Chicago Bears showing offensive identity under new playcaller Bill Lazor

LAS VEGAS -- The Chicago Bears have searched for years for an offensive identity. But head coach Matt Nagy thinks his team might have finally found one.

After season after season of seemingly being stuck in neutral, the Bears' offense put together its second consecutive efficient outing in Sunday’s 20-9 victory over the Las Vegas Raiders.

The Bears outworked the Raiders in every way imaginable, including on the ground, where, even without running back David Montgomery (knee injury), Chicago outgained Las Vegas 143 to 71 behind the physical running of veteran back Damien Williams (64 rushing yards, one touchdown) and rookie Khalil Herbert (75 rushing yards).

“It feels good to have that [identity],” Nagy said. “And now what we’ve got to do is as we go through this identity and figure out where we’re at, is now be able to grow with that, right? Because teams start to see who you are and they’re going to have counter ways to come back and counter you and counterattack you and I think that for us we’ve got to counter that. We always talk about you’ve got to keep them chasing the cat’s tail. So I think that’s important.”

The Bears’ offensive epiphany coincided with offensive coordinator Bill Lazor taking over playcalling duties prior to their Week 4 win over the Detroit Lions. In the two games for which Lazor has called the plays, a clear identity has formed, with Chicago ranking in the top four in designed run call percentage, play-action usage, percentage of plays outside the pocket and plays under center over that span -- all significant increases from the previous three games when Nagy was calling the plays.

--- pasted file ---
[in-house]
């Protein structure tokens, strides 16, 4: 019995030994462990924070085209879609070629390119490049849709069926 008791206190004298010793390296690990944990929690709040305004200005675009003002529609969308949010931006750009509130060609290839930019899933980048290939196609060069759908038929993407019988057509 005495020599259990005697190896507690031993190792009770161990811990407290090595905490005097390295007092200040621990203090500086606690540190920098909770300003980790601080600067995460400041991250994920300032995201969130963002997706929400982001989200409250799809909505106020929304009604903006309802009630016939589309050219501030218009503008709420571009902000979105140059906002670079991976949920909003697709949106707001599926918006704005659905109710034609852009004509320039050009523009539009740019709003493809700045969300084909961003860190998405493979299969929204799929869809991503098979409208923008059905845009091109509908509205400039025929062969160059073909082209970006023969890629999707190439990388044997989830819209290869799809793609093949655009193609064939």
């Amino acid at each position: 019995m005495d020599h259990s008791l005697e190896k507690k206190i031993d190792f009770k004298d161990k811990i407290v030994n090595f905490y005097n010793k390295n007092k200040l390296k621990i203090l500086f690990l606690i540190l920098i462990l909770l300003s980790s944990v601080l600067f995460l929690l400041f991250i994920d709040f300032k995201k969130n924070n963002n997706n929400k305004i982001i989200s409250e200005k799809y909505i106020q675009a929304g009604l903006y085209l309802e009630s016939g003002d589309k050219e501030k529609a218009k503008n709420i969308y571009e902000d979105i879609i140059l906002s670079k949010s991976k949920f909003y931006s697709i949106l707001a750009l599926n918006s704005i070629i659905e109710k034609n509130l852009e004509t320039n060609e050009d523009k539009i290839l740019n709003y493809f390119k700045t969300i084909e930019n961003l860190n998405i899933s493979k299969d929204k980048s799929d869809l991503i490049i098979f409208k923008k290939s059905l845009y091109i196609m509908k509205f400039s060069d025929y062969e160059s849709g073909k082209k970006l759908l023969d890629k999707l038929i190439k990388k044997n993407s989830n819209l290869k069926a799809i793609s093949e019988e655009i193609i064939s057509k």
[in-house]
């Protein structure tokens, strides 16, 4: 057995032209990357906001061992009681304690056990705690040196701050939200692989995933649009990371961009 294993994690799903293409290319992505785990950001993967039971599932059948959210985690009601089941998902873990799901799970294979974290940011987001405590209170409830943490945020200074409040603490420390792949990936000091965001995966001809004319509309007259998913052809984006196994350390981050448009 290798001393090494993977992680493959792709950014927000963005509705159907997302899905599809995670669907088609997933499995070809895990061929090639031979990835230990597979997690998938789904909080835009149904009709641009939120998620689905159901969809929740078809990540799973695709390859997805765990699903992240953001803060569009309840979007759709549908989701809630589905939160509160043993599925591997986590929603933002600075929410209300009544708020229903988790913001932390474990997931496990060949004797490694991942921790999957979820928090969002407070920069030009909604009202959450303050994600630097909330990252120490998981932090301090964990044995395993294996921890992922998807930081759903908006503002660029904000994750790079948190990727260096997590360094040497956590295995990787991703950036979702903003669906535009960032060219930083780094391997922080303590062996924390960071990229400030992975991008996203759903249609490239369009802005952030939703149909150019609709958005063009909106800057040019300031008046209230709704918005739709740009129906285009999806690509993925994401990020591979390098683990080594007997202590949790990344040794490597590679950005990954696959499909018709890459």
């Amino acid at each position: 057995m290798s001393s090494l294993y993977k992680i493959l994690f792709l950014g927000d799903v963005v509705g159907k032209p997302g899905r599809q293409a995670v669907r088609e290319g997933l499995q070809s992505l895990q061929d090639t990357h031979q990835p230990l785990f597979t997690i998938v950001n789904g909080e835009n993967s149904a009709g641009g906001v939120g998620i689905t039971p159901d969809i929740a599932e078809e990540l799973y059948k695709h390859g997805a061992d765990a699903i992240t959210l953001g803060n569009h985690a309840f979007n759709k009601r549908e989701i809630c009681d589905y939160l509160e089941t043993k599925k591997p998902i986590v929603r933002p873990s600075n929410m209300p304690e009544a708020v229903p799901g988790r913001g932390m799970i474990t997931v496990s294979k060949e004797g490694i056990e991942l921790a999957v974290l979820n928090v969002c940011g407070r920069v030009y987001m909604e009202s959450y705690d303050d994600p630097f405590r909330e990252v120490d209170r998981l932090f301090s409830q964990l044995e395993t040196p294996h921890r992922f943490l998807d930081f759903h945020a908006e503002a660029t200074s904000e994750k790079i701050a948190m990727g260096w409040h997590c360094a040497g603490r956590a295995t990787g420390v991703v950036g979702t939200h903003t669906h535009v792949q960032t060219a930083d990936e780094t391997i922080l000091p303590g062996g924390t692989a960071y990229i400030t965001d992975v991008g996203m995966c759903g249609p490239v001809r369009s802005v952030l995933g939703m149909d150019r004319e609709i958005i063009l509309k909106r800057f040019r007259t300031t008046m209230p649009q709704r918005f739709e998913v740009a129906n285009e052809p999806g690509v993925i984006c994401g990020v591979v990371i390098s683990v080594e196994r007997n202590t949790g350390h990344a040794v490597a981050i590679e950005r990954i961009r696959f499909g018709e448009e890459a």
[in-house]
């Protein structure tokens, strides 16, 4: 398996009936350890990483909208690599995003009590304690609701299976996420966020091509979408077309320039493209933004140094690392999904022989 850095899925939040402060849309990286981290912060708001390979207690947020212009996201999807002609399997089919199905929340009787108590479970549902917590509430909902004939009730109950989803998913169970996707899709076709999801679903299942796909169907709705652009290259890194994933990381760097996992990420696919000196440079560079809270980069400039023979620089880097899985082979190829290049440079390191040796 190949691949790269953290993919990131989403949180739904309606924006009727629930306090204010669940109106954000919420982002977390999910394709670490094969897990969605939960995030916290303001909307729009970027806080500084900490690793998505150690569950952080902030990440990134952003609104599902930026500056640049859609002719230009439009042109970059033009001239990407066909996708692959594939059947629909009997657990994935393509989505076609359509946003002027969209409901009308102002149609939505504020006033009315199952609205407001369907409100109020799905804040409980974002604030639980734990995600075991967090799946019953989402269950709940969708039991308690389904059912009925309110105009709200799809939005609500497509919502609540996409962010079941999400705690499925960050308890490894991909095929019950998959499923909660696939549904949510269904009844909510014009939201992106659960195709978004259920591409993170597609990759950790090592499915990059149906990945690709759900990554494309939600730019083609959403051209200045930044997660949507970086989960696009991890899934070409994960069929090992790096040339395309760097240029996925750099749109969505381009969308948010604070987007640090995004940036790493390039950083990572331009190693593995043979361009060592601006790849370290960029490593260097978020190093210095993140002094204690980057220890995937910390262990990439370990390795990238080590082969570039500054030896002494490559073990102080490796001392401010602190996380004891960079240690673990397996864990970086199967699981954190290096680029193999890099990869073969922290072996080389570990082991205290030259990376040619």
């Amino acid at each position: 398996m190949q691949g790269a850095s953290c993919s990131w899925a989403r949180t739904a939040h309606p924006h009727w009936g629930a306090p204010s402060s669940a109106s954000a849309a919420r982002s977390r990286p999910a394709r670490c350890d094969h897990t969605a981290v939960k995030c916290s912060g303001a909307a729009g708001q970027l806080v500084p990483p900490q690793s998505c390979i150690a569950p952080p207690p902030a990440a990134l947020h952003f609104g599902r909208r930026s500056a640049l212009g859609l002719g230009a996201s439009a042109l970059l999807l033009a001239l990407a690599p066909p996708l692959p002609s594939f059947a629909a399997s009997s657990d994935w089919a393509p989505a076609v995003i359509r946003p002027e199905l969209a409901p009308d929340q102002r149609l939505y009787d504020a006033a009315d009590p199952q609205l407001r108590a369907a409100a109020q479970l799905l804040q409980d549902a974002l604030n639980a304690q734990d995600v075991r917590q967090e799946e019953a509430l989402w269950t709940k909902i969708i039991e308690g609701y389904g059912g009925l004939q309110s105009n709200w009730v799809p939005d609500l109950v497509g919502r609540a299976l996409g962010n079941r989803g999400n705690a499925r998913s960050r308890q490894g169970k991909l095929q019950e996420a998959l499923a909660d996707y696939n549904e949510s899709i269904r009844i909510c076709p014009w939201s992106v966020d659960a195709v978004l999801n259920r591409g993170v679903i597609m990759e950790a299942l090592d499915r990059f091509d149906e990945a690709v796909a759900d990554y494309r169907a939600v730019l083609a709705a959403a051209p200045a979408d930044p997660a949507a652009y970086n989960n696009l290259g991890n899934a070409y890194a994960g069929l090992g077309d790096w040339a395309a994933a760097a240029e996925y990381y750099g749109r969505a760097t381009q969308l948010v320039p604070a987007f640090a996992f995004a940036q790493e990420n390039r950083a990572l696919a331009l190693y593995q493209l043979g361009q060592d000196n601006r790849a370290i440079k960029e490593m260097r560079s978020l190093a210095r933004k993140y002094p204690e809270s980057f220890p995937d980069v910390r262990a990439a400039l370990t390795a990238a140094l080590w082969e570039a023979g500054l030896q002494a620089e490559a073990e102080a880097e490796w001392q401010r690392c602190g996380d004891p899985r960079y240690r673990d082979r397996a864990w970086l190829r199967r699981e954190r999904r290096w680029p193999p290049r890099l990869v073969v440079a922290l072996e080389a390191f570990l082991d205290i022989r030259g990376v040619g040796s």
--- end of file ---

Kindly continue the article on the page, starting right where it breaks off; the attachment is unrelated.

The game plan still runs through Nagy, but Lazor has been in a rhythm. Chicago recorded 19 first downs, went 6-of-13 on third down, tallied 252 net yards and surrendered only two sacks against a Raiders pass rush that ranked sixth in the NFL in pass rush win rate.

Nagy said the change in playcallers has helped him be more involved with all aspects of the team during games.

“I just think when you go through everything that we’re going through, when you’re able to step back and figure out, 'OK, what’s best for this team?' Last week was my first time going through it [not calling plays], and I told you how good that felt after the game,” Nagy said.

“And then the same thing with the Raiders game. I’m able to really interact with those guys on defense and special teams. Sometimes I’m running down to find out what the playcall is on that first play of the drive because I’m still celebrating with the defense or talking to them. It feels good. I like that. I think as a result you’re seeing what we’re doing offensively, defensively, everything, and if I can be the best head coach by doing that, I’m going to do it.”

The improvements have not been lost on quarterback Justin Fields, who, because of the balanced attack on offense, is being used more as a game-manager -- who also happens to have impressive big-play potential.

“When we get the run game going like that, it’s tough on opposing defenses,” Fields said after the Raiders game. “I was glad the offensive line was able to do that, plus the running backs and tight ends. They did a great job blocking up front, and our running backs were making plays.”

The question remains whether the Bears (3-2) can remain focused and disciplined on offense as the schedule turns tougher. With games against the Green Bay Packers and Tampa Bay Buccaneers on the horizon, the Bears' new offensive identity will be put to the test.

Any slippage, and all the good vibes from the Vegas trip will be wiped away.